We look at nature and think an intelligent designer must have made it. We experience a strange coincidence and think someone caused it to happen for a reason. We look back at our lives and think someone had a hand in the way things played out. Everywhere we look, we assume agents are behind everything.

Machines break down: gremlins did it.

Mushrooms appear in a circle: fairies did it.

Strange sounds in the night: ghosts did it.

Tide goes in and out: God did it.

The sound of a twig breaking nearby: a saber tooth tiger did it.

That last one might have something to do with why we think this way. There is an evolutionary advantage to being paranoid and constantly on the lookout for agents. Eons later, we no longer have to worry about that darn tiger, but we still have this sloppy detection mechanism built in, and we can't turn it off.

Attachment Mechanism: The tendency to turn to a caretaker when in distress. As children, we instinctively cry out for help whenever we're hurt or we need something. Prayer is when we continue that behavior into adulthood, instead of growing up and learning to be self-reliant. A lot of prayer is just childish crying for a celestial parent to make everything better.

Childhood credulity: The evolutionary advantage of being gullible. This is something Dawkins talks about as well. If a parent tells a child: don't play with snakes, don't swim with crocodiles, or don't eat a particular kind of berry, the child is more likely to survive if they don't try to be a skeptic and test those things. Unfortunately, this gullibility is still in effect when the parent tells the child what they need to do or believe in order to avoid the wrath of God.

These are just a few of the cognitive mechanisms that make the human mind a fertile petri dish for the memetic virus of religion. It's often said that everyone is born an atheist, but if Thomson is right, we're also born with a whole toolkit of evolutionary leftovers in our heads that make us naturally religious. This helps explain why theism has spontaneously and independently arisen in so many cultures around the world, a fact that many theists offer as evidence of faith.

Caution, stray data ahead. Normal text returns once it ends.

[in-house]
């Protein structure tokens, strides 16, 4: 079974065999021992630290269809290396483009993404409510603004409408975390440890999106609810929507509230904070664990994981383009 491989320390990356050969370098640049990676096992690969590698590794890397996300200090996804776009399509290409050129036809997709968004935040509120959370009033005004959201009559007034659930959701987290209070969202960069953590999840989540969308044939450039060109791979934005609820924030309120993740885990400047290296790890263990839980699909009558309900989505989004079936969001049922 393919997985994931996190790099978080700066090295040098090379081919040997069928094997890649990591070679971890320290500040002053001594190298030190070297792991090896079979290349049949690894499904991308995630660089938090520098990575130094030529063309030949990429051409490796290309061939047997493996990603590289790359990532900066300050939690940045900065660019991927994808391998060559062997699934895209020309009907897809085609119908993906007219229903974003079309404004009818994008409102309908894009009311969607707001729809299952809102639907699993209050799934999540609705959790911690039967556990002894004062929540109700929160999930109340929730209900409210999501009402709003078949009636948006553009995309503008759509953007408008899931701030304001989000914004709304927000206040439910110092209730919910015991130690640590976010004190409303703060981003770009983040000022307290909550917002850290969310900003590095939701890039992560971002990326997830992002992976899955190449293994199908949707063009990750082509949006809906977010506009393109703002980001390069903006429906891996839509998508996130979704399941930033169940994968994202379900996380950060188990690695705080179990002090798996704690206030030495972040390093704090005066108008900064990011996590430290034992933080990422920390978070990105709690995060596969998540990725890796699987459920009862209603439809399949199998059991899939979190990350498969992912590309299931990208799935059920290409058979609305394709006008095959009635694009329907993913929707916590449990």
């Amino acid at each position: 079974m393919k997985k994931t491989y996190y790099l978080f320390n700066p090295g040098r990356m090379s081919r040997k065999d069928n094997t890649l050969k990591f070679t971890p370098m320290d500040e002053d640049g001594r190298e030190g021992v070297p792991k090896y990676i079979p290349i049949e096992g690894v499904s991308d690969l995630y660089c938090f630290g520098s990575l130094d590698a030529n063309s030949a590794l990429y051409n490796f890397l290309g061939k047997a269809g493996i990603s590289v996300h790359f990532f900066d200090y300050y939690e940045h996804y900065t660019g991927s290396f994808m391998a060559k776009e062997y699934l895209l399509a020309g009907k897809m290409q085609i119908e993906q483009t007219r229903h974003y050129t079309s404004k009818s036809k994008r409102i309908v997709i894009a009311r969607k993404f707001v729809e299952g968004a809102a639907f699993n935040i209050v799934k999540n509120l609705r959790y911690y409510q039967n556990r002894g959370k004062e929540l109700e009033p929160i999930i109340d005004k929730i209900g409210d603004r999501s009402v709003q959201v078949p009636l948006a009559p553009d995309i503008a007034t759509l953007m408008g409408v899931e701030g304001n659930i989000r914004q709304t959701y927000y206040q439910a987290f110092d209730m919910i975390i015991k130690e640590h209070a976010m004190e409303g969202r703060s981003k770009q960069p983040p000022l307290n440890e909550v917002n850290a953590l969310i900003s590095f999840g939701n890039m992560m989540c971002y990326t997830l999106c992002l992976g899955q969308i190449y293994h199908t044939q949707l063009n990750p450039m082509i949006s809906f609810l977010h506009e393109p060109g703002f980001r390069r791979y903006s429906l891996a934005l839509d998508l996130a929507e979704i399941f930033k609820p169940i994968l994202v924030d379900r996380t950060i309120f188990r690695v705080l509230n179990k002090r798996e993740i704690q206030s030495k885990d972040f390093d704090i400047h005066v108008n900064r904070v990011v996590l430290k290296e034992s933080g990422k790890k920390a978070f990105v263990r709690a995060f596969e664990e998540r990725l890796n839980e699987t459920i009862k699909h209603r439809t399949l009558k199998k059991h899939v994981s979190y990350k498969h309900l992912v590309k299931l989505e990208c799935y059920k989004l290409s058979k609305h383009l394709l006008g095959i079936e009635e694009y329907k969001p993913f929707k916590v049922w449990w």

I also strongly recommend Daniel Dennett's lecture "Breaking the Spell: Religion as a Natural Phenomenon". If you haven't seen that one, it will blow your mind. You will never see religion the same way again. Dennett explains how a religion evolves as a memetic virus, a virus made of words and ideas instead of physical stuff.

While I still think Dennett's memetic theory about the evolution of religion explains a lot, Thomson's ideas are better at explaining the "abiogenesis" of religion. In fact, I think Thomson's and Dennett's theories mesh perfectly. A virus, even a memetic one, works by exploiting the weaknesses of a system, and the cognitive mechanisms Thomson has studied are the weaknesses that allow religion to take hold of a mind.

Unfortunately, religion has had a long time to evolve, and it has become exceedingly efficient at exploiting the human mind. If atheists want to make a difference, we need to understand how religion works to be able to fight it effectively.

Thursday, September 5, 2013

The Atheist's Fine Tuning Argument

The theist's fine tuning argument is so wrong that it's actually a good argument for strong atheism. In fact, the opposite argument would be more indicative for theism. For example, if we with our frail carbon-based bodies survived impossibly in a hostile environment with acid rain, a toxic atmosphere, and molten lava knee-deep, on a planet that miraculously existed in a universe where the laws of physics do not permit the formation of planets, then you might have a case for the supernatural.